Barron, V and Torrent, J 1986. Use of the Kubelka-Munk theory to study the influence of iron oxides on soil colour. Journal of Soil Science 37 (4), 499510.CrossRefGoogle Scholar
Bueno Guerra, MB, de Almeida, E, Carvalho, GGA, Souza, PF, Nunes, LC and Krug, FJ 2014. Comparison of analytical performance of benchtop and handheld energy dispersive X-ray fluorescence systems for the direct analysis of plant materials. Journal Analytical Atomic Spectrometry 29, 16671674.CrossRefGoogle Scholar
Galvão, LS and Vitorello, I 1998. Role of organic matter in obliterating the effects of iron on spectral reflectance and colour of Brazilian tropical soils. International Journal of Remote Sensing 19 (10), 19691979.CrossRefGoogle Scholar
Klockenkamper, R and von Bohlen, A 2015. Total-Relection X-Ray Fluorescence Analysis and Related Methods. Wiley, Hoboken, NJ, USA.Google Scholar
Nocita, M, Stevens, A, Wesemael, B, van, Aitkenhead, M, Bachmann, M, Barthes, B et. al., 2015. Soil spectroscopy: an alternative to wet chemistry for soil monitoring. Advances in Agronomy 132, 139159.CrossRefGoogle Scholar
Pérez-Fernández, E and Robertson, AHJ 2016. Global and local calibrations to predict chemical and physical properties of a national spatial dataset of Scottish soils from their near infrared spectra. Journal of Near Infrared Spectroscopy 24 (3), 305316.CrossRefGoogle Scholar
Reidinger, S, Ramsey, MH and Harltey, SE 2012. Rapid and accurate analyses of silicon and phosphorus in plants using a portable X-ray fluorescence spectrometer. The New Phytologist 195 (3), 699706.CrossRefGoogle ScholarPubMed
Robertson, AHJ, Shand, C and Pérez-Fernández, E 2016. The application of Fourier transform infrared, near infrared and X-ray fluorescence spectroscopy to soil analysis. Spectroscopy Europe 28 (4), 913.Google Scholar
Tsumuki, H, Kanehisa, K and Kawada, K 1989. Leaf surface wax as a possible resistance factor of barley to cereal aphids. Applied Entomology and Zoology 24, 295301.Google Scholar
Wold, S 1995. Chemometrics; what do we mean with it, and what do we want from it? Chemometrics and Intelligent Laboratory Systems 30, 109115.Google Scholar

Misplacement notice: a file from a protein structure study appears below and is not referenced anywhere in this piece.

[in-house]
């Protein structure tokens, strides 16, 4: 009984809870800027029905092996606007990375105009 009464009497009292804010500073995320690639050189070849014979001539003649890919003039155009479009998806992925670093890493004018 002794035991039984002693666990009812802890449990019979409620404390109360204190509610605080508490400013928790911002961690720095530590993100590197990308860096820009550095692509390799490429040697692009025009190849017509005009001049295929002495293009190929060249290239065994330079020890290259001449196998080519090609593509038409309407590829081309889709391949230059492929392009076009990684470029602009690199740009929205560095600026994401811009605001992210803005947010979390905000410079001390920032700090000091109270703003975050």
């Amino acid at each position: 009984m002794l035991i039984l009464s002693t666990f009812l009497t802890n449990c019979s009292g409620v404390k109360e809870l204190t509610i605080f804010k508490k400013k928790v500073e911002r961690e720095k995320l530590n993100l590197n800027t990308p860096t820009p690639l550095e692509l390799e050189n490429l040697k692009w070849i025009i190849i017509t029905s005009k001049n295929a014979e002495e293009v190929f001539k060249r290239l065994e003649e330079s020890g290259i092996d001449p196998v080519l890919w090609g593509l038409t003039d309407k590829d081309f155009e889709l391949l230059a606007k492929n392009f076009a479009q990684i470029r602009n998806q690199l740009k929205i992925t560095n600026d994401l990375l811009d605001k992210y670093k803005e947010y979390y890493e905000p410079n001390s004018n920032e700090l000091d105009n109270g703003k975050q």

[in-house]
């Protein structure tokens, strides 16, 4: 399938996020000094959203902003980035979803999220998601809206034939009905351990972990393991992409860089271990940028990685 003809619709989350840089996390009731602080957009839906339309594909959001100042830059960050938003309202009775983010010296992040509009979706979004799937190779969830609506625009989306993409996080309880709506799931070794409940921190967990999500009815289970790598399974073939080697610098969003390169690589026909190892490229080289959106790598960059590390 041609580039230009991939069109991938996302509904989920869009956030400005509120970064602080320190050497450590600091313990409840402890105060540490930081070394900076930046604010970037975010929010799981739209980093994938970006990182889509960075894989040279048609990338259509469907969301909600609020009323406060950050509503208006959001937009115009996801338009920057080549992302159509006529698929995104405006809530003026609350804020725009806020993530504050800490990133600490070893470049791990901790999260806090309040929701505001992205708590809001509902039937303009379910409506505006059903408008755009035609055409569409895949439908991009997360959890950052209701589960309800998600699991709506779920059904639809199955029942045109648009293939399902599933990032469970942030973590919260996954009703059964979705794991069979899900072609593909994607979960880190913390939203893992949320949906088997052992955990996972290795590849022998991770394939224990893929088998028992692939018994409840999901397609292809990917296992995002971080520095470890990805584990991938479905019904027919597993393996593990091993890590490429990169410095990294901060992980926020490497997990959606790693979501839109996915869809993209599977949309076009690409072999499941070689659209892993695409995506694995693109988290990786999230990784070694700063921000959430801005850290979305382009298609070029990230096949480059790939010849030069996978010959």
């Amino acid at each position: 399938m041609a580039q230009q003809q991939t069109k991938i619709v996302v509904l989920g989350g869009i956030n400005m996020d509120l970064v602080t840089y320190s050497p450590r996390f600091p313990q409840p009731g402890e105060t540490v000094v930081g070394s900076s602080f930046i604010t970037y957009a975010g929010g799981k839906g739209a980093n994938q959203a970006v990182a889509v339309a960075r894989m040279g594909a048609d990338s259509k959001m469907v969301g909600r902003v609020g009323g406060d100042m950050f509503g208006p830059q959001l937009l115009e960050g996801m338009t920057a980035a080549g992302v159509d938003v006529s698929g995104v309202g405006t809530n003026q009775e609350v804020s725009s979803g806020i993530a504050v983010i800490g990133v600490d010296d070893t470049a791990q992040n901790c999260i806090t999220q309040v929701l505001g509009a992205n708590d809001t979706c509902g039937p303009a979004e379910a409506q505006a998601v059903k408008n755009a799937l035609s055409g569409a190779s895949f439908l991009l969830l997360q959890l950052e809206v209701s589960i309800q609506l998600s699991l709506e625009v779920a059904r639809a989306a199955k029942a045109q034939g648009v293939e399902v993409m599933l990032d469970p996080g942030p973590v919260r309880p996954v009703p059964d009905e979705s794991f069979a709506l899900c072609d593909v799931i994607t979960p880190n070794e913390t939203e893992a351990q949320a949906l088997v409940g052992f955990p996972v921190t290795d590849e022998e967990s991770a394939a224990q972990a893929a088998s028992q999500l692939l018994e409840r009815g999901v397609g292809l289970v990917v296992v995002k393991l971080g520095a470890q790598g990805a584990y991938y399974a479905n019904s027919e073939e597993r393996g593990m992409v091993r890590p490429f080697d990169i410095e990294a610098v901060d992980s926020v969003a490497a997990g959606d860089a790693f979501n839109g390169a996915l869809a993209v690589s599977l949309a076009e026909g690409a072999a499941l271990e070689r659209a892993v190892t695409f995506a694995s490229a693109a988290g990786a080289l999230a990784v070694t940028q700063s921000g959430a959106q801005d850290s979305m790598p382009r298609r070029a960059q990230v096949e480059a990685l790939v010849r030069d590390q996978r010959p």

Send article to Kindle

To send this article to your Kindle, first ensure no-reply@cambridge.org is added to your Approved Personal Document E-mail List under your Personal Document Settings on the Manage Your Content and Devices page of your Amazon account. Then enter the ‘name’ part of your Kindle email address below. Find out more about sending to your Kindle. Find out more about sending to your Kindle.

Note you can select to send to either the @free.kindle.com or @kindle.com variations. ‘@free.kindle.com’ emails are free but can only be sent to your device when it is connected to wi-fi. ‘@kindle.com’ emails can be delivered even when you are not connected to wi-fi, but note that service fees apply.

Find out more about the Kindle Personal Document Service.

On using the precise sensor
Available formats
×

Send article to Dropbox

To send this article to your Dropbox account, please select one or more formats and confirm that you agree to abide by our usage policies. If this is the first time you use this feature, you will be asked to authorise Cambridge Core to connect with your <service> account. Find out more about sending content to Dropbox.

On using the precise sensor
Available formats
×

Send article to Google Drive

To send this article to your Google Drive account, please select one or more formats and confirm that you agree to abide by our usage policies. If this is the first time you use this feature, you will be asked to authorise Cambridge Core to connect with your <service> account. Find out more about sending content to Google Drive.

On using the precise sensor
Available formats
×
×

Reply to: Submit a response


Your details


Conflicting interests

Do you have any conflicting interests? *